Hot Cop Read Online Natasha L. Black

Categories Genre: Alpha Male, Romance Tags Authors:
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Total pages in book: 64
Estimated words: 59741 (not accurate)
Estimated Reading Time in minutes: 299(@200wpm)___ 239(@250wpm)___ 199(@300wpm)
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Read Online Books/Novels:

Hot Cop

Author/Writer of Book/Novel:

Natasha L. Black

Language:
English
Book Information:


“Do you want me to lose control?”

I’d keep my hands to myself
If I knew what was good for me.
What fun is that?
My new recruit is nothing but trouble.
Laura’s a big city cop, home to take care of her dad.
She’s my best friend’s baby sister AKA forbidden territory.
All grown up.
Lush curves.
Smart mouth.
Everything I can’t resist.

Whatever I have to do,
I’m going to keep her reckless, gorgeous ass safe.
Then I’ll never let her go.

Off-limits? Who cares.
She’s mine, and I’ll destroy anyone who gets in my way.
Books by Author:

Natasha L. Black



1

Laura

I tapped my phone screen and reviewed the notes again. Yeah, he was supposed to take five of these pills a day. I read the directions closely and sorted them into the big pill organizer. I didn’t even know they made forty-compartment flip-top plastic organizers for medication, but now I was getting to know one really well. Each day was labeled, and there were five little flip-top boxes for different times of day—before breakfast, one for each meal, mid-afternoon, and bedtime. I counted out the pills and loaded the week’s worth of that medication in the time slots where it belonged. Then I twisted open the next amber-colored bottle and started distributing that medication into its appropriate section.

It was tedious, and I was impatient because I didn’t want to make a mistake, but it was taking forever. I was just doling out my dad’s meds for the week. His health had been declining for a couple of years and now he was in kidney failure. Between trips to dialysis and keeping track of his diet and medications and trying to cook and clean, my mom was at her wit’s end. My dad wouldn’t agree to have a home health aid come in to help out either.

So just like that, when my mom called me in tears because she was so exhausted, I made a decision. I was a few years into being a city cop, including four years as an officer in Charleston. I loved the pace and the challenge of my job—but that was nothing when my family needed me. I could be there for my mom and take some of the burden off of her. I could take over some of the tasks caring for my dad, which would be good for them both. She could get out, have coffee with her friends again, go shopping, and meet with her book club at the library. My dad could be taken care of by someone competent and loving, but who didn’t put up with his demanding crap the way my mom did. If they needed a housekeeper once a week or if he needed a home health aid to help administer some of his meds and stuff, they’d damn well have one. I was Daddy’s little girl, and I could convince him. If I couldn’t persuade him to accept help for my mom’s sake, I also wasn’t a lightweight who was squeamish about arguing with him either. They didn’t raise me to be a pushover, and they taught me to be loyal and brave. This was an opportunity to do those things. Maybe not the way I thought I would when I started studying criminal justice, ready to catch the bad guys and uphold the law. Maybe the most fundamental thing in my life, my family, was calling me home.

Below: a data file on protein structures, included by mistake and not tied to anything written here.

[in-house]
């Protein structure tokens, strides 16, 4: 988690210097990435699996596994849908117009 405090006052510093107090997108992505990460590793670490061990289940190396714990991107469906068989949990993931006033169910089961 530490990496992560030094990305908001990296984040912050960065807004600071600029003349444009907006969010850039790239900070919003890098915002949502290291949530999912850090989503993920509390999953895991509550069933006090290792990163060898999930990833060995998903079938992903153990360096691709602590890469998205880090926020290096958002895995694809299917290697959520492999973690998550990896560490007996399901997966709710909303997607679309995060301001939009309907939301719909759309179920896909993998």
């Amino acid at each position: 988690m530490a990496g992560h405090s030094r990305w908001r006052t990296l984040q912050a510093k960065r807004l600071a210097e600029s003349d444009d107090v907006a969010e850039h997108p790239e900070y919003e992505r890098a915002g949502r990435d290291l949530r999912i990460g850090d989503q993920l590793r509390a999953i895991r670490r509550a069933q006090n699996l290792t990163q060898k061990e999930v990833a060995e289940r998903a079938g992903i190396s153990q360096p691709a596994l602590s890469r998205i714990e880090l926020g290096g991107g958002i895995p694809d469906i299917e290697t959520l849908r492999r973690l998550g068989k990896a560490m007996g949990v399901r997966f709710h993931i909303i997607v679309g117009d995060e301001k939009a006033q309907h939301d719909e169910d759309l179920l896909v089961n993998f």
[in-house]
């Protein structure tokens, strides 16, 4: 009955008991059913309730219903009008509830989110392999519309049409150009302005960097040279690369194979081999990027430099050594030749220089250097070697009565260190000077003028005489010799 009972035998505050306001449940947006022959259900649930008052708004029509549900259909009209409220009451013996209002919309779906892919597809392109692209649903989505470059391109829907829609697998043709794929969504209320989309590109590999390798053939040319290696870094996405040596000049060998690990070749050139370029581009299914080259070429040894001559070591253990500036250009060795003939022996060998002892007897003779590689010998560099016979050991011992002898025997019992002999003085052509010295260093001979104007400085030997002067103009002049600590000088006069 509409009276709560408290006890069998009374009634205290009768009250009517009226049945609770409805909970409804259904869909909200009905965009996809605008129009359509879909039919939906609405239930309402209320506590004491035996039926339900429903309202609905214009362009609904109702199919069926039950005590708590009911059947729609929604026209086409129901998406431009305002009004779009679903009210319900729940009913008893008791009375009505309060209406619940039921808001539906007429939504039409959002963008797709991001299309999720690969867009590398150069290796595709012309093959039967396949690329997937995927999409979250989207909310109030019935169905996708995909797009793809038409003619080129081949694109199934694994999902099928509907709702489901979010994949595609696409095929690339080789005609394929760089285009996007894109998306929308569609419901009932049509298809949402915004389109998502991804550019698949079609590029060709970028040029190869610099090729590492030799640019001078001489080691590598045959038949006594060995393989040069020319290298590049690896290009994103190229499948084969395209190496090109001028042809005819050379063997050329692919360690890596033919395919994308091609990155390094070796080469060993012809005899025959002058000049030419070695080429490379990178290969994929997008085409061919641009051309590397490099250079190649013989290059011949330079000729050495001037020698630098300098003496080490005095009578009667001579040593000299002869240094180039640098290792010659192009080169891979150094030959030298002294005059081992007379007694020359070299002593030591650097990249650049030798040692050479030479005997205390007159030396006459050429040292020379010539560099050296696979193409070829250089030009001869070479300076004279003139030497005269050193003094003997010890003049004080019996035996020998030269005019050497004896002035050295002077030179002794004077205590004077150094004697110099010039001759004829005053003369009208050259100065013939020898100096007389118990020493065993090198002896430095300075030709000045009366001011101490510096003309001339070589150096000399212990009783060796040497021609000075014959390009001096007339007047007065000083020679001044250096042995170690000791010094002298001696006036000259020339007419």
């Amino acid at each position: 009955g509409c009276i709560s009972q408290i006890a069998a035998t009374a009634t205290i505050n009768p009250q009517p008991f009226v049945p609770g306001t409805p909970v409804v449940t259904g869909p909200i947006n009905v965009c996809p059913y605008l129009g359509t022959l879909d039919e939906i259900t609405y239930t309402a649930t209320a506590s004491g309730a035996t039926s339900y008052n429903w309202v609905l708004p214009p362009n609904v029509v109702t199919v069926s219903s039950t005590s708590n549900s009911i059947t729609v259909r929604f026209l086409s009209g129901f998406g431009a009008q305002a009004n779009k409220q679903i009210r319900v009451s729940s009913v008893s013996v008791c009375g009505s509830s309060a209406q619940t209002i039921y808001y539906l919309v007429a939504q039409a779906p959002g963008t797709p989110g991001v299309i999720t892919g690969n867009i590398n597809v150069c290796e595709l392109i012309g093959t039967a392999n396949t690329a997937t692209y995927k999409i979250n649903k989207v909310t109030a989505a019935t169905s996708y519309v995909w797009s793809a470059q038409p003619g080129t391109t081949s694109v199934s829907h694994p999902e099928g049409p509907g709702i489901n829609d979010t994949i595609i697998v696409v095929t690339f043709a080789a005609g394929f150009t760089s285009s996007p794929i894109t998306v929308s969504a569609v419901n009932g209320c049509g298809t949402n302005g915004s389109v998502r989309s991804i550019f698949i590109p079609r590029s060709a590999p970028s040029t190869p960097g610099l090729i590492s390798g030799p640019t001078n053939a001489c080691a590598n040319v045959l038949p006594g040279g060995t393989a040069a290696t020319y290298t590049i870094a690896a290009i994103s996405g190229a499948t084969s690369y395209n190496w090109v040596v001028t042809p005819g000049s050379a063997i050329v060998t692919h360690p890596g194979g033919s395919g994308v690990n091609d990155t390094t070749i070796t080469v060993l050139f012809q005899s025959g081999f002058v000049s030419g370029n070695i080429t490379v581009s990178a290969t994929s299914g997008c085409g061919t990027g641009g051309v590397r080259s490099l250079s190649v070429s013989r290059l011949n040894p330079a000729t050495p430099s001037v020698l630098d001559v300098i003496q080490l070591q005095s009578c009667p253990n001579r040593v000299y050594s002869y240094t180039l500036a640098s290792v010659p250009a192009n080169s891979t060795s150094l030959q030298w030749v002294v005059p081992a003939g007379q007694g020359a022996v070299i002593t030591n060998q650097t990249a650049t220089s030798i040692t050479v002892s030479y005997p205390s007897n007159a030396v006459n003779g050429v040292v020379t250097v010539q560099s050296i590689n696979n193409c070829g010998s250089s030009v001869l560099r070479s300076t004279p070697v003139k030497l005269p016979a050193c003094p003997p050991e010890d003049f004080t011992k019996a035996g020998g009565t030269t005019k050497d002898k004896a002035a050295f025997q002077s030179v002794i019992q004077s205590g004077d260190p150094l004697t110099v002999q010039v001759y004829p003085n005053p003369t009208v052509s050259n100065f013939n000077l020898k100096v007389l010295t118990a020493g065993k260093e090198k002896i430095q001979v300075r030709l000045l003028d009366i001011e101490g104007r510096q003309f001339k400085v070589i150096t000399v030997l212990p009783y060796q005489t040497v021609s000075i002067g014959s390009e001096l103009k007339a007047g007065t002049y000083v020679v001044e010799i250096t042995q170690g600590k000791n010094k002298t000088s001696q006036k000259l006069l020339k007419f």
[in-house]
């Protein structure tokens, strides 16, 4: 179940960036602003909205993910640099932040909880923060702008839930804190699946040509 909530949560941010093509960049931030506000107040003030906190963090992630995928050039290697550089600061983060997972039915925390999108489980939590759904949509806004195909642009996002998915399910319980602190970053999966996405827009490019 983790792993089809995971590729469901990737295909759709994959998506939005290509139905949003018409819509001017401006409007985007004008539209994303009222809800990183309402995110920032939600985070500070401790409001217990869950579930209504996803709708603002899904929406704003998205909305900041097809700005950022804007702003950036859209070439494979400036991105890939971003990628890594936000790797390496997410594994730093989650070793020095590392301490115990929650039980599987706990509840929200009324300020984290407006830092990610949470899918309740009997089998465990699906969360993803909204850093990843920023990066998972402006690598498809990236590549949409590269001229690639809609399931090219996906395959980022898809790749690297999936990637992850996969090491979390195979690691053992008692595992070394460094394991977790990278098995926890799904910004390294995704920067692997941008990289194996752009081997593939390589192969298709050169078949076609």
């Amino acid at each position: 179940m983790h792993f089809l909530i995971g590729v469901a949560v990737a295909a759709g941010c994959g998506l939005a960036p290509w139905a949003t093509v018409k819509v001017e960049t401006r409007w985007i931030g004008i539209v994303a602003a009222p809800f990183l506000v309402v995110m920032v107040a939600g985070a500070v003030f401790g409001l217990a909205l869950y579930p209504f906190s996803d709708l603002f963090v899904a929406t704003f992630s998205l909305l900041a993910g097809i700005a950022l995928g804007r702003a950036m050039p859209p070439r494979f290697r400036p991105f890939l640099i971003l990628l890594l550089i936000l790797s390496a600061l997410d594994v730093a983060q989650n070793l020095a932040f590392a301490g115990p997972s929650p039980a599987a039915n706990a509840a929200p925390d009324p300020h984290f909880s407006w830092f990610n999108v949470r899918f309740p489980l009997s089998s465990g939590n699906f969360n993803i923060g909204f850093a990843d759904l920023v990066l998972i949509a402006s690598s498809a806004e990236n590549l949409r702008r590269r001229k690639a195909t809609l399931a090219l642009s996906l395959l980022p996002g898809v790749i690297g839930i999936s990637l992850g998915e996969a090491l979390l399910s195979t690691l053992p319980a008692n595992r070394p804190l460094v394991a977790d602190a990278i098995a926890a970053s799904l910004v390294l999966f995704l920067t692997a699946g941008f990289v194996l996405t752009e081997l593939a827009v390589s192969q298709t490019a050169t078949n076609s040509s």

My mom had tried to keep me from quitting, tried to keep me from moving back to Rockford Falls. She always wanted me to chase my dreams and if she let me come home, that probably felt like a failure to her. I had to make her understand that being with her while my dad was in bad shape, helping them both out, was what I really wanted. I knew they’d hire me back in Charleston in a heartbeat. The force had offered me unpaid leave, but I knew in my heart it would take longer than twelve weeks. My dad needed a transplant. My mom needed support and a break. I couldn’t put a deadline on that kind of situation. I wasn’t about to walk out on them when they still needed me just because my leave was up. So I resigned. I packed up and moved home.

It was total culture shock, obviously. From living on my own, keeping my own hours and doing everything my way to sleeping in my childhood room that still had a Jonas Brothers poster up on the wall. I’m not going to lie—Nick was still fine as hell. I’d maybe watched Jumanji more than once, and not even just for the Rock. My favorite JoBro was in it. But gone were the days of watching mindless movies and scrolling my phone or going out for margarita night with my friends. The concerts, the sporting events, everything about the nightlife I loved in Charleston was about as far from sleepy little Rockford Falls as you could get. Charleston had been a terrific place to be in my twenties. Super charged and exciting, but friendly. I’d had good times there.

Instead of talking with the crime scene team about getting DNA results, I was counting blood pressure pills into a tray. Instead of deciding whether to put a pink streak back in my strawberry blond hair at my salon appointment, it was a messy bun for me. I wriggled my hot pink toenails inside my cozy socks. No more pedicures and strappy sandals and sexy first dates. Okay, my dates were never really that sexy. Mostly they were intimidated that I was a cop. The truth was, I came home because I wanted to. Would I miss some of the fun of living in the city? Sure. But I didn’t regret my choice.


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